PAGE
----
Muddy Girls

Muddy Girls

Sky’s Falling Girls Make Mud Pies

Photo by Daiga Ellaby via Unsplash

“Lacy! Gimme that mud bucket! Is Sky over there? Is it spitting out mud?! We need more mud for these pies!”

Lacy looks towards her bossy twin, tilts her head, and casually skips over to Missy with Sky in the muddy bucket. They have mud pies to make.

“Here! You ain’t gotta be all direct about things, Missy. I could’ve heard you all the way down the Chattahoochee River. You need to learn how to talk to people. Didn’t Mama tell you that? Didn’t Aunt May?”

Lacy, the quiet one, usually the one to smooth things over when things got out of control, has been frustrated with her twin sister for a few days. This one event lit an already fiery flame within her. She was tired of Missy and someone had to let her know. Totty follows close by. She wants to see what her two big sisters have brewing.

“All’s I said was to bring the bucket over and look after Sky too. That was a great big ole piece we pulled from behind Ms. Ruby’s shed. I don’t want us to lose it.”

“You oughta go’on and apologize, Missy. Don’t be so bossy all the time. It ain’t ladylike.”

Missy sucks her teeth, rolls her eyes, and blows out a raspy breath. Lacy stands her ground. Totty reaches for her sister’s hand and squeezes it. They both watch Missy struggle to make amends — to admit wrong.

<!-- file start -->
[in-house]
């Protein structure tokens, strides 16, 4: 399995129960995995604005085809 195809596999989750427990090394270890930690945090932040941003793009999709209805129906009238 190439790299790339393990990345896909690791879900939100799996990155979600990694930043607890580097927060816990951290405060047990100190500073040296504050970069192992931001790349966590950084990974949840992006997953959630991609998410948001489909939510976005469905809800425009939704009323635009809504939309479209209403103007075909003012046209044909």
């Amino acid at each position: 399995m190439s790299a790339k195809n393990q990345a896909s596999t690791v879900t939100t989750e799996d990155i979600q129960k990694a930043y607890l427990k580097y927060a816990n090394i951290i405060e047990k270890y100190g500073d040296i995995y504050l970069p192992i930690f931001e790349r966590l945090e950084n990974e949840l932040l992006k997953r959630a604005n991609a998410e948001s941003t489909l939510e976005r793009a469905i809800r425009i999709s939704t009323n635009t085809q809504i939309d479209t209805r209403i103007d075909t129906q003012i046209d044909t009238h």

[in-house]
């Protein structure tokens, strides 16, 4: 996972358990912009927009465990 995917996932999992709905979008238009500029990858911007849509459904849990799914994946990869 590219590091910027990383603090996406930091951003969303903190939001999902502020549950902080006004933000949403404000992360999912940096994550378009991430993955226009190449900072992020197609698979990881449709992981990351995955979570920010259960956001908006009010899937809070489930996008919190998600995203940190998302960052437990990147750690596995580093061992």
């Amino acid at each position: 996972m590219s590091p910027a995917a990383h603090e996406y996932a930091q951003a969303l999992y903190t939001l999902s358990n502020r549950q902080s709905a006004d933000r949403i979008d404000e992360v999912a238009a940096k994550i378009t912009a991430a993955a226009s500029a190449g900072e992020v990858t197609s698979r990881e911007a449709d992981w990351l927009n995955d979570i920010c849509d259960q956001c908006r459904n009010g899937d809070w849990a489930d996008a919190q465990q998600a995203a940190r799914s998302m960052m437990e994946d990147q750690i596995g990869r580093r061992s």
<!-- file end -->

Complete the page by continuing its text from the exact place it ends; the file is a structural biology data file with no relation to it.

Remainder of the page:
“Okay, Lacy. I’m sorry. I shouldn’t have been so demandin’. I was excited. Can you forgive me?”

Lacy looks at Missy, searches her eyes for truth, and finds it. She accepts her sister’s apology. It is pie-making time.

“Okay, I accept it. Just — you mind your manners and don’t let it happen again or me and Totty’ll go right on home.”

The girls scoop mud up by the handful, plop it into three buckets, then spread the contents in three pans. Each lump is layered atop the other and within minutes, an ultimate mud pie is made. Totty jumps at the opportunity to stick her fingers in the gooey dirt, then slaps it across her face.

“TOTTY! Whatchudoin’?!” They both scream at their toddler sister, reprimanding her for being curious. “YOU ALMOST ATE SKY! That’s not for you to eat, Totty. It’s for us to build muddy sky pies with.”

Totty shrugs her shoulders. She shakes the mud at her fingers sending muddy bits flying into the air. The sky changes color. What was once a sinner’s yellow is now a saint’s orange. It is getting late.

“We better get movin’,” Missy exclaims.

“Right. Mama will have our hides if we don’t beat the crickets’ song and Ms. Ruby’s porch light.”

The three of them run as fast as they can, buckets of muddy sky piled upon each other, dirty clothes and pruned fingertips are signs of a good time.

The night is tailing them and Sky fades to black the moment their shoes meet the front door.


Originally published in The Weekly Knob via Medium.

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Your Labor Day Smile

Caison thinks he’s a big boy. He even put my slides on the right feet, no help from anyone. The kid is growing up far too fast.

 

He’s also into taking out all of his toys at once and not playing with any, in particular, he just likes to show me that he can do it. Then, we practice putting all of them up again and guess what he does? You got it! He takes them all out again and smiles or laughs while he does it. And since I am a big kid, I laugh or smile along with him. Good times. Nothing but good times.